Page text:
BLACK VOICES

Ava DuVernay Pays Tribute To Michelle Obama's Slave Ancestor

"Theirs is a story of hope."

08/05/2017 15:41 EDT | Updated 08/05/2017 15:52 EDT

What a difference 120 years can make.

Ava DuVernay shared a powerful photo on Twitter Saturday morning — honoring the progress African-Americans have made throughout the history of the United States.

“Become your ancestor’s wildest dream,” the “Selma” director tweeted, attaching a photo of a memorial that pays tribute to one of former first lady Michelle Obama’s ancestors, Melvinia Shields, who was a slave.

“She was born a slave in South Carolina in 1844,” the memorial inscription reads. Obama was born in 1964, 120 years after her great-great-great-grandmother.

Shields is buried elsewhere in Georgia, but the memorial stands in Rex, a community outside of Atlanta, where she worked as a slave on a farm, a struggle referenced on the memorial.

“At age 6 she was brought to the nearby Shields farm in what is now Rex, Clayton County, Georgia,” states the inscription on the memorial, which was dedicated in 2014, according to The Rome News-Tribune.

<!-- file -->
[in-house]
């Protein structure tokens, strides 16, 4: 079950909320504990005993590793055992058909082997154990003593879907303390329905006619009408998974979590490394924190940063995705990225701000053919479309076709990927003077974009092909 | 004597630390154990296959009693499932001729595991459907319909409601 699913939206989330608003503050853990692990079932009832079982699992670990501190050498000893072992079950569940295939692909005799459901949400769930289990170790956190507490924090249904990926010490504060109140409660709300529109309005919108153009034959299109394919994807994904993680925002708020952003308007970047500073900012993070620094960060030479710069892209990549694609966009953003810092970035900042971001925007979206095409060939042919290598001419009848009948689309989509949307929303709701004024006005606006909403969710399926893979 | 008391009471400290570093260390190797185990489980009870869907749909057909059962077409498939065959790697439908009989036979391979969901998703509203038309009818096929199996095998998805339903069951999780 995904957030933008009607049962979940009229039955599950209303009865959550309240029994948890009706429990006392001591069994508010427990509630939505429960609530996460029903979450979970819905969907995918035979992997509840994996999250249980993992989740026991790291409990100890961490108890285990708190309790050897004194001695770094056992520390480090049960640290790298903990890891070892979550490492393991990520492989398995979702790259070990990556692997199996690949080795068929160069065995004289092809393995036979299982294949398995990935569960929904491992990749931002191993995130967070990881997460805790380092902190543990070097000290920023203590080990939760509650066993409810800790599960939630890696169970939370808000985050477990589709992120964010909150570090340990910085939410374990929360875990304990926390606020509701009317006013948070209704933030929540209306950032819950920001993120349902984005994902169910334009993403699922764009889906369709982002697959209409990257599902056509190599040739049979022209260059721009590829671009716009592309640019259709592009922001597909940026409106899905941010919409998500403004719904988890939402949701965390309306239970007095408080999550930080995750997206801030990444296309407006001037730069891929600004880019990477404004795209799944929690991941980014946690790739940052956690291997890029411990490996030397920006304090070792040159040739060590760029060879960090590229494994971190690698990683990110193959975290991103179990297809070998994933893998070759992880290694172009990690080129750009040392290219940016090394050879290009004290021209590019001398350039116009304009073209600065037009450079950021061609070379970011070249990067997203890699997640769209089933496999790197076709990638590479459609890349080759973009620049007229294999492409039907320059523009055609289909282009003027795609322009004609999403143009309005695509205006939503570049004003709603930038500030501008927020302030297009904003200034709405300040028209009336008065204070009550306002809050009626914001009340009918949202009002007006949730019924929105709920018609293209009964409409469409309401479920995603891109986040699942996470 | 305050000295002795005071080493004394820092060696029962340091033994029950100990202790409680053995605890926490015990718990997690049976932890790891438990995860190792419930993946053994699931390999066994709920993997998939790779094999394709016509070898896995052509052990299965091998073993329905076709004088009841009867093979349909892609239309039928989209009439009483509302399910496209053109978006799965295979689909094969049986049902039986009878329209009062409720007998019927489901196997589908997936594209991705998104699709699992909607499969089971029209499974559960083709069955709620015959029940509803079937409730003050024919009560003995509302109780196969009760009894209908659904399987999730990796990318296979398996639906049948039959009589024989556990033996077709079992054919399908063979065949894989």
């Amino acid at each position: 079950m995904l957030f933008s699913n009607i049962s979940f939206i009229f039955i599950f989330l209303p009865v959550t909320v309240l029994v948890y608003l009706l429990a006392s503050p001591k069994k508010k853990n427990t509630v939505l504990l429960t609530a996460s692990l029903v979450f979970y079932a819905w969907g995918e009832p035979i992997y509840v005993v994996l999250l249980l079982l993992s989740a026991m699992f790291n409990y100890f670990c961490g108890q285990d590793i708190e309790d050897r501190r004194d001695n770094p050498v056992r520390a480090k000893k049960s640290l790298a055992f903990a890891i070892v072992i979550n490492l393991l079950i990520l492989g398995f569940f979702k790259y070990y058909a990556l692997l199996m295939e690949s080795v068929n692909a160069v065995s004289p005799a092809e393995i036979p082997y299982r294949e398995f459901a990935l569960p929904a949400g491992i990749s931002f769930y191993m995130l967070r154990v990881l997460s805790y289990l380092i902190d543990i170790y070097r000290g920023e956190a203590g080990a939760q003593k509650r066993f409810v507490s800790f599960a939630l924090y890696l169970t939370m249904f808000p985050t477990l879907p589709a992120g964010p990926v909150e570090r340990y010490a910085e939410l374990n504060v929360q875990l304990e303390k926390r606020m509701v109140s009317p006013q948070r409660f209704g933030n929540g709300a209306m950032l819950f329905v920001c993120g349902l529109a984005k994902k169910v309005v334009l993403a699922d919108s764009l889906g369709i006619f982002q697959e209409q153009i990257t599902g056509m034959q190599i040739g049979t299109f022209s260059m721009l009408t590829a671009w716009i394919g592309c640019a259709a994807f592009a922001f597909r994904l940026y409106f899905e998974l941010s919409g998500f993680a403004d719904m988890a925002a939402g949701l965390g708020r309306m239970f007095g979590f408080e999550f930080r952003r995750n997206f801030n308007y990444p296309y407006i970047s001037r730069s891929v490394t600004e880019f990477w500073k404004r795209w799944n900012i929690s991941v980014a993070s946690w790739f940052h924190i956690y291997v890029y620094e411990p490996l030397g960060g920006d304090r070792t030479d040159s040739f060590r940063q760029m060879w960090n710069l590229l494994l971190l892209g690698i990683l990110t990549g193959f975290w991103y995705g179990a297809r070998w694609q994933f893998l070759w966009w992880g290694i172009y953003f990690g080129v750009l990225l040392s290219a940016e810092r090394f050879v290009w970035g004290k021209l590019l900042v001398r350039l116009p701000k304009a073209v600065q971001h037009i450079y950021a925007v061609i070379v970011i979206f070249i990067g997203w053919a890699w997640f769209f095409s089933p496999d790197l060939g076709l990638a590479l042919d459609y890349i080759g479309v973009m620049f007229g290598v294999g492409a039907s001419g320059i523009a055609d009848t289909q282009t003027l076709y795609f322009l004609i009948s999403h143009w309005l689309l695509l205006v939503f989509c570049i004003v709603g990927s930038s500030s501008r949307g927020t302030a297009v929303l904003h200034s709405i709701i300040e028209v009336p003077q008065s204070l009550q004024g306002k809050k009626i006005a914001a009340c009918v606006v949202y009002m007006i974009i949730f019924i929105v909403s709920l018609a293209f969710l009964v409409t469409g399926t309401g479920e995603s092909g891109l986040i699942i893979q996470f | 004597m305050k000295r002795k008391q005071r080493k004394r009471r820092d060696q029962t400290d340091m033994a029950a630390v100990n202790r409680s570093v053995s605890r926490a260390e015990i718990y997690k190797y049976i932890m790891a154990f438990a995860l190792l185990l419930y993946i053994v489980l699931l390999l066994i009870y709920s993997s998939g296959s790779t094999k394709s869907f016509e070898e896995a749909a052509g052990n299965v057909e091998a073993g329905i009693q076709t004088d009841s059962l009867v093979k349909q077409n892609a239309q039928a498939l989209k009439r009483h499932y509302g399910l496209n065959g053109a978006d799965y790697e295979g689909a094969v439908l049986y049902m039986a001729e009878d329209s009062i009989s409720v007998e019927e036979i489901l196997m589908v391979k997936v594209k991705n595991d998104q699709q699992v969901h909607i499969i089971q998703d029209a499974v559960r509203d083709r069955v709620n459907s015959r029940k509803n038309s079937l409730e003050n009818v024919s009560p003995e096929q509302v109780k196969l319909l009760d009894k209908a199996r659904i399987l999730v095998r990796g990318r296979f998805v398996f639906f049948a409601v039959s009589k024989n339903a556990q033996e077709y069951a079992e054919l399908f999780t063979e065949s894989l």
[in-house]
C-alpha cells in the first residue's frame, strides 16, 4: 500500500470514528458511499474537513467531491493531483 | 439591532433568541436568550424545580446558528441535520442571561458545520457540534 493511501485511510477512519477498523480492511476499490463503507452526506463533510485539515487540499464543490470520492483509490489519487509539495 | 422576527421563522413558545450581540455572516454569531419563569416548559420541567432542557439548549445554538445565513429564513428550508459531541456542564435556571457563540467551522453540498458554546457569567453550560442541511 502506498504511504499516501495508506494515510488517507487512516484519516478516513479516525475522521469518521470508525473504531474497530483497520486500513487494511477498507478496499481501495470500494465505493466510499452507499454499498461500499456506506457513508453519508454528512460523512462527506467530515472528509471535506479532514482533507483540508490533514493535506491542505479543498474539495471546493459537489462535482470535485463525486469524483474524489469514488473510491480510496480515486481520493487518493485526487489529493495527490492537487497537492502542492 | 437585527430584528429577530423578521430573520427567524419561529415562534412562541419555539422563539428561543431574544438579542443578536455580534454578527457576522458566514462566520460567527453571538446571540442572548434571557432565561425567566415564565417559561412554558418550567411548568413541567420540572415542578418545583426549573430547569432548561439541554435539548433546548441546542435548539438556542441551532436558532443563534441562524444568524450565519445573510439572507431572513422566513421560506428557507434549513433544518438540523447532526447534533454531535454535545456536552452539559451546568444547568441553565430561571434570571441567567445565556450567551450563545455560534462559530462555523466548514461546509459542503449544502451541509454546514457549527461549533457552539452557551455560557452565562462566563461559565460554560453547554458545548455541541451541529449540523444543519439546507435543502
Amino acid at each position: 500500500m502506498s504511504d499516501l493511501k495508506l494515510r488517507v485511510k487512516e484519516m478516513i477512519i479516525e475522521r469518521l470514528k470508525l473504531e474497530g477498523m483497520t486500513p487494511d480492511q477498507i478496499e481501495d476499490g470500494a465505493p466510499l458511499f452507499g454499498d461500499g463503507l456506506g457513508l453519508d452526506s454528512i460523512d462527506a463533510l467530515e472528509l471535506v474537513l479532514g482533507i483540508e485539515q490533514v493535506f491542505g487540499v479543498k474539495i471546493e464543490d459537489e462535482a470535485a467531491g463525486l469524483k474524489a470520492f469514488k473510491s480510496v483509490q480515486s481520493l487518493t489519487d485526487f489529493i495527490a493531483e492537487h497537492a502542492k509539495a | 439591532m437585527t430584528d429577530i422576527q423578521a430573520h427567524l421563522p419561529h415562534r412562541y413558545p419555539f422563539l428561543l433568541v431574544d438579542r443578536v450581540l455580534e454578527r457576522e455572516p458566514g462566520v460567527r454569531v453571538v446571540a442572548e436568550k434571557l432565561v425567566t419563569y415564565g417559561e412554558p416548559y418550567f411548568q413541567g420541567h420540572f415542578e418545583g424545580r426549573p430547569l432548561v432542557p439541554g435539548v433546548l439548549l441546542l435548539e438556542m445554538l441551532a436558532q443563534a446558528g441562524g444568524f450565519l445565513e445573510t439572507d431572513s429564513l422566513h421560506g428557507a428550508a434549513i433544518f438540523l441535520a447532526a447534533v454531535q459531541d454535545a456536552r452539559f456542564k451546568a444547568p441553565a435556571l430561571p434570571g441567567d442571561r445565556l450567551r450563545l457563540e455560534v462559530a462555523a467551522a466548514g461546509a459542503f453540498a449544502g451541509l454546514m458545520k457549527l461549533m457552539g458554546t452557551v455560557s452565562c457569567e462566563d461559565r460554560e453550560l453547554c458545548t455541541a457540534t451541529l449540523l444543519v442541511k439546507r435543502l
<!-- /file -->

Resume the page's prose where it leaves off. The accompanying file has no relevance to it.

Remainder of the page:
“Her family would endure a five-generation journey that began in oppression and would lead her descendent to become first lady of the United States of America, Michelle Obama,” the inscription continues. “Theirs is a story of hope.”

But despite all the progress, America still has a long way to go to overcome prejudice, something Obama and her husband, former President Barack Obama, know from firsthand experience.

In December, Barack Obama, spoke on CNN of the racism he’d faced during his eight years in the White House. “Attitudes about my presidency among whites in northern states are very different from whites in southern states,” he noted.

And last month, Michelle Obama opened up during a talk to a group of women about the struggles she experienced as first lady. “Knowing that after eight years of working really hard for this country, there are still people who won’t see me for what I am because of my skin color,” Obama said.

Still, her great-great-great-grandmother would probably be amazed to find out that her granddaughter made it all the way to the White House. And she’d sure as hell be proud of her and her husband for speaking out about the racist attacks they experienced.

We can’t wait to see how the legacy of the Obama family will continue into the future. (No pressure, Malia and Sasha.)

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